Centennial Yards Utility LDP 1+2
Submitted by: Ruby-Collins Inc.
Owner The Gulch Operating LLC/CIM Group
Lead Design Firm Kimley-Horn
General Contractor Ruby-Collins Inc.
Developing the Centennial Yards Utility LDP 1 + 2 in Atlanta meant facing challenges from excavation to the tie-in for a project that is transforming 50 acres in the city’s downtown.
The Centennial Yards project aims to bring tenants to the neighborhood by creating a sporting and entertainment district lined by Mercedes-Benz Stadium and State Farm Arena with music venues, restaurants and 750,000 sq ft of retail space. General contractor and construction manager Ruby-Collins was responsible for the installation of approximately 1,300 linear ft (lf) of combined sewer ranging in size from 24 in. to 54 in. and the trenchless installation of 400 lf of PVC spiral wound liner (Sekisui lining) inside a 60-in. RCP pipe.
“Through interdivisional teamwork, the Ruby-Collins crews completed a difficult 54-in. tie-in inside of a 20-ft-tall junction box at the bottom of a 45-ft shaft on time and without any complications,” says Tyler Staub, project engineer.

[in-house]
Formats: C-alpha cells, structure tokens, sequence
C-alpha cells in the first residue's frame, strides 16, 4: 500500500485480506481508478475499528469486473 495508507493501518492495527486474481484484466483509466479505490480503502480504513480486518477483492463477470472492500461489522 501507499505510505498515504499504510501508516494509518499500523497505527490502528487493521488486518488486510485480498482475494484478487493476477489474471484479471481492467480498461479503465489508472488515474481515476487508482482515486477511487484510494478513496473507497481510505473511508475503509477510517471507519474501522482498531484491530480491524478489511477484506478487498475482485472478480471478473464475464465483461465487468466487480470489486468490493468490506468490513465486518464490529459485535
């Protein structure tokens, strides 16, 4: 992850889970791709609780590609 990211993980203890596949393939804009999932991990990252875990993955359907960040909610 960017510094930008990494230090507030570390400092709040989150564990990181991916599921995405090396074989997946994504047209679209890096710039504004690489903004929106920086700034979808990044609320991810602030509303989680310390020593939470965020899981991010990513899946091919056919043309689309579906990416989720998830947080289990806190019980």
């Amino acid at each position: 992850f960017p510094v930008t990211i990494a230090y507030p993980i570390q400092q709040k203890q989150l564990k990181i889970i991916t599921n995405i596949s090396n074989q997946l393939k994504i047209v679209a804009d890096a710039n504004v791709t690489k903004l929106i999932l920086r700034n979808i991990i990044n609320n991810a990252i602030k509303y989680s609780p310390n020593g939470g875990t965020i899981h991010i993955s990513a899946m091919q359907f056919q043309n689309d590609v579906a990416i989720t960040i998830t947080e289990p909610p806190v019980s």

The team finished on schedule in November 2022 and at a cost of $10.8 million with no construction-related fatalities.
Photo courtesy Ruby-Collins Inc.
Work included the installation of 620 lf of open cut pipe, a 200-lf bore under five active railroad tracks, 460 lf of 84-in. hand-mined tunnel and the installation of four shafts up to 24 ft wide and 45 ft deep. Once the sewer relocation was completed, 1,250 lf of existing sewer was abandoned in place with cellular grout and the site was restored to existing conditions.
Ruby-Collins was responsible for all field operations, with many performed in-house, including the rehabilitation of the combined sewer line without any impact on surrounding area. The firm credited the diverse expertise within its divisions to complete that work in-house, including open-cut installation by the pipe division; shafts, a jack and bore, grout abandonment and lining installation by the trenchless division; and a 20-ft-tall all junction box by the plant division. One excavation challenge involved existing conditions. The soil was contaminated and had to be treated as hazardous and couldn’t be used as backfill. Permitting was needed before it could be hauled to a landfill, and moving 10 trucks per shift prevented downtime.